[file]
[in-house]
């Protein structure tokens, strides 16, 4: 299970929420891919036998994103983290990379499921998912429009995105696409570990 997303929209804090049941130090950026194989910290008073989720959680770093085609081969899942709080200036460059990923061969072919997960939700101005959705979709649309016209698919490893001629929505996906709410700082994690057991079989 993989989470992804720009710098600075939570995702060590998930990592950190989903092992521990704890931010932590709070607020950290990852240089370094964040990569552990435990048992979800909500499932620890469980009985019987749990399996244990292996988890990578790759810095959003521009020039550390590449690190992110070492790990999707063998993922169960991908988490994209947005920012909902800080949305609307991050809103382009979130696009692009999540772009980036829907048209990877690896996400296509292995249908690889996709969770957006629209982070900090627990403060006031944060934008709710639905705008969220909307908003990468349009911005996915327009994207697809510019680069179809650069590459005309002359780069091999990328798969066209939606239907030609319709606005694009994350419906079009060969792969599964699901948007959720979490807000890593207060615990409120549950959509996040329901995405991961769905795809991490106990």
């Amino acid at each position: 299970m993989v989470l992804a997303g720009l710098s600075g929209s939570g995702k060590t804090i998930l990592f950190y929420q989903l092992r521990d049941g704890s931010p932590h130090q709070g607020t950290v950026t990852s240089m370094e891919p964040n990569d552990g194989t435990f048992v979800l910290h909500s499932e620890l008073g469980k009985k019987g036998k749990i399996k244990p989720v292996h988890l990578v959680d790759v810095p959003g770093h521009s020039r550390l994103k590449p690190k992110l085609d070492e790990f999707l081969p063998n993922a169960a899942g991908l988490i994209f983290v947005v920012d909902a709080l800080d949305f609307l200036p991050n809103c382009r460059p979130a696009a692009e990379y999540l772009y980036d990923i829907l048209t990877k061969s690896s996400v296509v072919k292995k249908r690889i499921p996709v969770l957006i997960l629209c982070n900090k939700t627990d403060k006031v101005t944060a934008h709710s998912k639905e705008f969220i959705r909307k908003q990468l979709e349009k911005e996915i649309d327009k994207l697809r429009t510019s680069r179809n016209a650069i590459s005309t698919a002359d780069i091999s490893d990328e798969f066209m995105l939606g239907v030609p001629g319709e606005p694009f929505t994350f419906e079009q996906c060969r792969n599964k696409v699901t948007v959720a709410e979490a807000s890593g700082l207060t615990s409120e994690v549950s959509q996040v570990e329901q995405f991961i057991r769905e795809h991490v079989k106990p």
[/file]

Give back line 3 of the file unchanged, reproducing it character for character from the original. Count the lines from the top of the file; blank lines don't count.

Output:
């Amino acid at each position: 299970m993989v989470l992804a997303g720009l710098s600075g929209s939570g995702k060590t804090i998930l990592f950190y929420q989903l092992r521990d049941g704890s931010p932590h130090q709070g607020t950290v950026t990852s240089m370094e891919p964040n990569d552990g194989t435990f048992v979800l910290h909500s499932e620890l008073g469980k009985k019987g036998k749990i399996k244990p989720v292996h988890l990578v959680d790759v810095p959003g770093h521009s020039r550390l994103k590449p690190k992110l085609d070492e790990f999707l081969p063998n993922a169960a899942g991908l988490i994209f983290v947005v920012d909902a709080l800080d949305f609307l200036p991050n809103c382009r460059p979130a696009a692009e990379y999540l772009y980036d990923i829907l048209t990877k061969s690896s996400v296509v072919k292995k249908r690889i499921p996709v969770l957006i997960l629209c982070n900090k939700t627990d403060k006031v101005t944060a934008h709710s998912k639905e705008f969220i959705r909307k908003q990468l979709e349009k911005e996915i649309d327009k994207l697809r429009t510019s680069r179809n016209a650069i590459s005309t698919a002359d780069i091999s490893d990328e798969f066209m995105l939606g239907v030609p001629g319709e606005p694009f929505t994350f419906e079009q996906c060969r792969n599964k696409v699901t948007v959720a709410e979490a807000s890593g700082l207060t615990s409120e994690v549950s959509q996040v570990e329901q995405f991961i057991r769905e795809h991490v079989k106990p």